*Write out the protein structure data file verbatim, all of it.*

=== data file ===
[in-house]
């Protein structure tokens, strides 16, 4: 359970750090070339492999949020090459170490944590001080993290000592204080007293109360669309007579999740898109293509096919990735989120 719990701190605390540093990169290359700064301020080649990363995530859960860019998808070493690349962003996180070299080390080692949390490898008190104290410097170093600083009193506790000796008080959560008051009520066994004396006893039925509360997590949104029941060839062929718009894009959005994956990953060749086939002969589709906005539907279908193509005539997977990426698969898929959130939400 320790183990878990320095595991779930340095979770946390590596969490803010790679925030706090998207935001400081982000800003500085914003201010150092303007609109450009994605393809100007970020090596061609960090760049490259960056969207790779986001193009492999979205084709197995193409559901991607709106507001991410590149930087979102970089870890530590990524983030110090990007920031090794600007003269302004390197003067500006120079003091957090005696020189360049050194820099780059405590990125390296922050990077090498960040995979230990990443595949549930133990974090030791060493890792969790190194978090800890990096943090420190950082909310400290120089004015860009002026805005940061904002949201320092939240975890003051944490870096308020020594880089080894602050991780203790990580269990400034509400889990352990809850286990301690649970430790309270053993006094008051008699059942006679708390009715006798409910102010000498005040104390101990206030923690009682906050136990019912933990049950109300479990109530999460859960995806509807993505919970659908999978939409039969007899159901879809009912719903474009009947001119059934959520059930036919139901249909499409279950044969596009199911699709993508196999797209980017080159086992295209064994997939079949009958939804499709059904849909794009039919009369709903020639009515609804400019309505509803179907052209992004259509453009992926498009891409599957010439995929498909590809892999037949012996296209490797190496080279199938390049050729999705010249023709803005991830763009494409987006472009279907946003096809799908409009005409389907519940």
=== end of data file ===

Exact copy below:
[in-house]
């Protein structure tokens, strides 16, 4: 359970750090070339492999949020090459170490944590001080993290000592204080007293109360669309007579999740898109293509096919990735989120 719990701190605390540093990169290359700064301020080649990363995530859960860019998808070493690349962003996180070299080390080692949390490898008190104290410097170093600083009193506790000796008080959560008051009520066994004396006893039925509360997590949104029941060839062929718009894009959005994956990953060749086939002969589709906005539907279908193509005539997977990426698969898929959130939400 320790183990878990320095595991779930340095979770946390590596969490803010790679925030706090998207935001400081982000800003500085914003201010150092303007609109450009994605393809100007970020090596061609960090760049490259960056969207790779986001193009492999979205084709197995193409559901991607709106507001991410590149930087979102970089870890530590990524983030110090990007920031090794600007003269302004390197003067500006120079003091957090005696020189360049050194820099780059405590990125390296922050990077090498960040995979230990990443595949549930133990974090030791060493890792969790190194978090800890990096943090420190950082909310400290120089004015860009002026805005940061904002949201320092939240975890003051944490870096308020020594880089080894602050991780203790990580269990400034509400889990352990809850286990301690649970430790309270053993006094008051008699059942006679708390009715006798409910102010000498005040104390101990206030923690009682906050136990019912933990049950109300479990109530999460859960995806509807993505919970659908999978939409039969007899159901879809009912719903474009009947001119059934959520059930036919139901249909499409279950044969596009199911699709993508196999797209980017080159086992295209064994997939079949009958939804499709059904849909794009039919009369709903020639009515609804400019309505509803179907052209992004259509453009992926498009891409599957010439995929498909590809892999037949012996296209490797190496080279199938390049050729999705010249023709803005991830763009494409987006472009279907946003096809799908409009005409389907519940």